• Don’t stop if you can avoid it. There’s a big difference in the amount of effort it takes to start moving from a full stop versus how much it takes to get moving while still rolling.
• When going uphill, avoid applying your brakes or attempting to accelerate. Attempting to accelerate after braking places extra pressure on your tires and will cause your wheels to spin in place.

Jamaica Hospital’s Trauma Division treats an increased amount of motorists during winter storms. It is our goal to have you avoid unnecessary accidents by practicing safe driving this winter.

All content of this newsletter is intended for general information purposes only and is not intended or implied to be a substitute for professional medical advice, diagnosis or treatment. Please consult a medical professional before adopting any of the suggestions on this page. You must never disregard professional medical advice or delay seeking medical treatment based upon any content of this newsletter. PROMPTLY CONSULT YOUR PHYSICIAN OR CALL 911 IF YOU BELIEVE YOU HAVE A MEDICAL EMERGENCY.

Safety Tips for Hoverboards

Boy Doing Stunts on a SkateboardHoverboards are the hot new toy, but how safe are they? These self-balancing scooters are on the top of every kid’s (and some adult’s) list to Santa this year, but as these unregulated travel devices rise in popularity, so too have trips to the Emergency Department.

Hospital ERs across the country are reporting a series of injuries, from scrapes and contusions, to fractures and sprains, to even head injuries resulting from hoverboard accidents. These toys can reach maximum speeds of 15 miles an hour and falls from them can cause significant harm. All you have to do is go to You Tube, Twitter, or Instagram and type in #HoverBoardFalls to see how dangerous hover-boards can be if the rider (or parent, if the rider is a child) does not take proper precautions.

Hoverboard price and quality vary greatly so read online reviews from previous buyers before purchasing one. Also, because they are so new to the market, there are no national safety standards for hoverboards. Until regulations are in place, riders should follow the same safety guidelines they would for riding a bicycle, including wearing a helmet, elbow and knee pads, wrist guards and/or gloves.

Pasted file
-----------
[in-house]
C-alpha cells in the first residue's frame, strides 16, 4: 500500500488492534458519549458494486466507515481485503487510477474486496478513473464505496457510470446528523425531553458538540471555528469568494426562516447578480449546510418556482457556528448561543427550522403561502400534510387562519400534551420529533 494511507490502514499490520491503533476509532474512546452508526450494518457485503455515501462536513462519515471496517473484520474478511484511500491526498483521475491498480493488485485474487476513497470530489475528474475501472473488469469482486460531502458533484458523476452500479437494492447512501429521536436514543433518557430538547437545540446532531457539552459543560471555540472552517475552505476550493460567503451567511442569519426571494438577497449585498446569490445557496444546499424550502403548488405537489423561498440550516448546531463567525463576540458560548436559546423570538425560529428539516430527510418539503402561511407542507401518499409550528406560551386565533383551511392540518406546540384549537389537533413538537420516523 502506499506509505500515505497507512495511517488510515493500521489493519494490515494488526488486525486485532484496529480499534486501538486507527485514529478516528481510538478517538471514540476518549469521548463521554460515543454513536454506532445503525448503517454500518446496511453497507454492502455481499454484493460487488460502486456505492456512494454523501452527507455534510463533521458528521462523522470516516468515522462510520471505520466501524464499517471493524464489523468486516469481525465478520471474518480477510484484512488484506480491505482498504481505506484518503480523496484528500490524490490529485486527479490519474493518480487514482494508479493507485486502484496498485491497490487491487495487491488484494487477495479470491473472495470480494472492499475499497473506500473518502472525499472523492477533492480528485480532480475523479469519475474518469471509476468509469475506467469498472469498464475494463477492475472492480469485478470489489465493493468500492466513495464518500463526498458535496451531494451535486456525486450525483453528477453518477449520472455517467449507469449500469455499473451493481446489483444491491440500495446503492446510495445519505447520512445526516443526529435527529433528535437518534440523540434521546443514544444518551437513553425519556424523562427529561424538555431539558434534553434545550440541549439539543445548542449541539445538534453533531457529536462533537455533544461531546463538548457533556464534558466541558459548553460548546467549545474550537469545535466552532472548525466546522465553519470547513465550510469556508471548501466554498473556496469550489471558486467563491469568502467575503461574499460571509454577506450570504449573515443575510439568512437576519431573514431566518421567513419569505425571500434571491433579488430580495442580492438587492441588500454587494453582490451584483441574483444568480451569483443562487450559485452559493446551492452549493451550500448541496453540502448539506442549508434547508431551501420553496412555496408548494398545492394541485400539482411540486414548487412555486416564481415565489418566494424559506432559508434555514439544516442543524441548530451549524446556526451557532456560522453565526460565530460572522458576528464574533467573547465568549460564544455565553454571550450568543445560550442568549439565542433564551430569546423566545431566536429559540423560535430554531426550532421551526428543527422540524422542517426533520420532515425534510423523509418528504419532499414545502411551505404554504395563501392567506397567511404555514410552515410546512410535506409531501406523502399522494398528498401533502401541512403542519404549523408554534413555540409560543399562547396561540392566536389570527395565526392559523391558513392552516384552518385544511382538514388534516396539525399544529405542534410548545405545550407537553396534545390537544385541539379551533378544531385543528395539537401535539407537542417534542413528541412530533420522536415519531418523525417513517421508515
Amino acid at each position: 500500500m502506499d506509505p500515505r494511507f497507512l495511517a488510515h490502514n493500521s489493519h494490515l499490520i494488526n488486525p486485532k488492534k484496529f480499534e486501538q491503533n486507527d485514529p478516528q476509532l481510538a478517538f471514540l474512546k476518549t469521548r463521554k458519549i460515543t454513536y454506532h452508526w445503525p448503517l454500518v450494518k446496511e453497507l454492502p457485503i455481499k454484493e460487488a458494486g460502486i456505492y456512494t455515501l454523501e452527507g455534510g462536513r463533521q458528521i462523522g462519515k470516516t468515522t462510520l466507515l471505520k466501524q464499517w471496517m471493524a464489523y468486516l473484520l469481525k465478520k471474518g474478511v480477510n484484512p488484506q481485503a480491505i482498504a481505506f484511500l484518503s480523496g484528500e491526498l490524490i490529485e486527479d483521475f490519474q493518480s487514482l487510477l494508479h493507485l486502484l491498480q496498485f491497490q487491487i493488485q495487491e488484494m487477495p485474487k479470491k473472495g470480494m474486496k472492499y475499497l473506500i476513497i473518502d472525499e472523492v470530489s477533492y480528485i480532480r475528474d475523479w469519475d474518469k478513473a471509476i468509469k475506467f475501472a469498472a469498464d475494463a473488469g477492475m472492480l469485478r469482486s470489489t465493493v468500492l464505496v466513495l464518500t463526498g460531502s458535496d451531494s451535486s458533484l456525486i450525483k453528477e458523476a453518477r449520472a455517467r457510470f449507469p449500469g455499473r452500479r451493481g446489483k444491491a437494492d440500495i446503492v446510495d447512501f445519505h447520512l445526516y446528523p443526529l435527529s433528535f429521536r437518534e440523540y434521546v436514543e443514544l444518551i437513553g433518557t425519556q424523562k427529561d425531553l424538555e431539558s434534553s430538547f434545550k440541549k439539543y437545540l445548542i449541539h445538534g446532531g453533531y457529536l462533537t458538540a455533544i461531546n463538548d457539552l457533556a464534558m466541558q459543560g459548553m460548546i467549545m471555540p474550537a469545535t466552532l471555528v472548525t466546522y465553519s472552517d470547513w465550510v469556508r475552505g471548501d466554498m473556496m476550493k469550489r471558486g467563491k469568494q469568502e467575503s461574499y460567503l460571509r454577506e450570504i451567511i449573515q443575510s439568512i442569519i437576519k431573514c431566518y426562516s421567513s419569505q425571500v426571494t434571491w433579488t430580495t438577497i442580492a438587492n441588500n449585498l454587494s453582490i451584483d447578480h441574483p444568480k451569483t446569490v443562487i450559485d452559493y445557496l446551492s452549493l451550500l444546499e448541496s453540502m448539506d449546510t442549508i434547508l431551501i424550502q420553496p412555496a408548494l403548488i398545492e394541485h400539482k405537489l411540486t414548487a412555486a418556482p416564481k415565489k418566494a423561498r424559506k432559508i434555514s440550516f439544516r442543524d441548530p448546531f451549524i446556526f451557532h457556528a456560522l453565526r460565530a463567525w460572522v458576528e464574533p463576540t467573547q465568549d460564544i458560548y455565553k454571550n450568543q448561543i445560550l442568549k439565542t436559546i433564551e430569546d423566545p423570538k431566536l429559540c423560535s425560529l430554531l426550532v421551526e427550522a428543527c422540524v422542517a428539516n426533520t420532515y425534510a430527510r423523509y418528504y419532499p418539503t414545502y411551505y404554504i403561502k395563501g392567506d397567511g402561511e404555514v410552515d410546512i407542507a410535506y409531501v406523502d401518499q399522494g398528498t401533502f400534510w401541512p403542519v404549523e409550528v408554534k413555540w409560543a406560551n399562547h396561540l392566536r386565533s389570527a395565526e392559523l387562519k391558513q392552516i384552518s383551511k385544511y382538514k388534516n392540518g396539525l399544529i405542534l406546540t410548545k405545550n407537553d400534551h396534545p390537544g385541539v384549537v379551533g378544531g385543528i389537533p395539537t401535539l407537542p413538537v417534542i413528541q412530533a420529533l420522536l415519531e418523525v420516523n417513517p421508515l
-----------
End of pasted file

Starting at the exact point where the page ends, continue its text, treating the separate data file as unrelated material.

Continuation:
Other tips to follow before getting on a hoverboard include carefully reading the instruction manual to learn how to properly operate it. Also make sure to adhere to all safety rules, including age and weight recommendations.

It is a good idea to have a “spotter” with you when you first attempt to ride your hover-board in case you fall. Lastly, riders should not use their hoverboards in the street or on public walkways to avoid seriously injuring themselves or others.

Like everything else, hoverboards can be a lot of fun if they are used responsibly. Happy and safe riding!

All content of this newsletter is intended for general information purposes only and is not intended or implied to be a substitute for professional medical advice, diagnosis or treatment. Please consult a medical professional before adopting any of the suggestions on this page. You must never disregard professional medical advice or delay seeking medical treatment based upon any content of this newsletter. PROMPTLY CONSULT YOUR PHYSICIAN OR CALL 911 IF YOU BELIEVE YOU HAVE A MEDICAL EMERGENCY.

Kitchen Safety Tips This Holiday Season

As the holiday season approaches, the kitchen can become especially busy for many. During this time of year, we tend to host more family dinners, and holiday parties. With all this increased kitchen activity, safety can sometimes be overlooked.

ThinkstockPhotos-81754625While cooking-related injuries can take place any time of year, these incidents tend to increase in frequency around the holidays. Some of the injuries that take place in the kitchen include cuts, sprains and eye-related injuries, but the most common type of cooking-related injury are burns to the skin from hot liquids such as water, grease, or other substances.

Caution is the best practice for avoiding burns especially, while frying or boiling your favorite holiday foods. It is best to keep the flame at a reasonable level to avoid splatter burns when frying food. Also, be careful with your eyes while working in the kitchen as oil or hot water can cause irritation, injury or infection.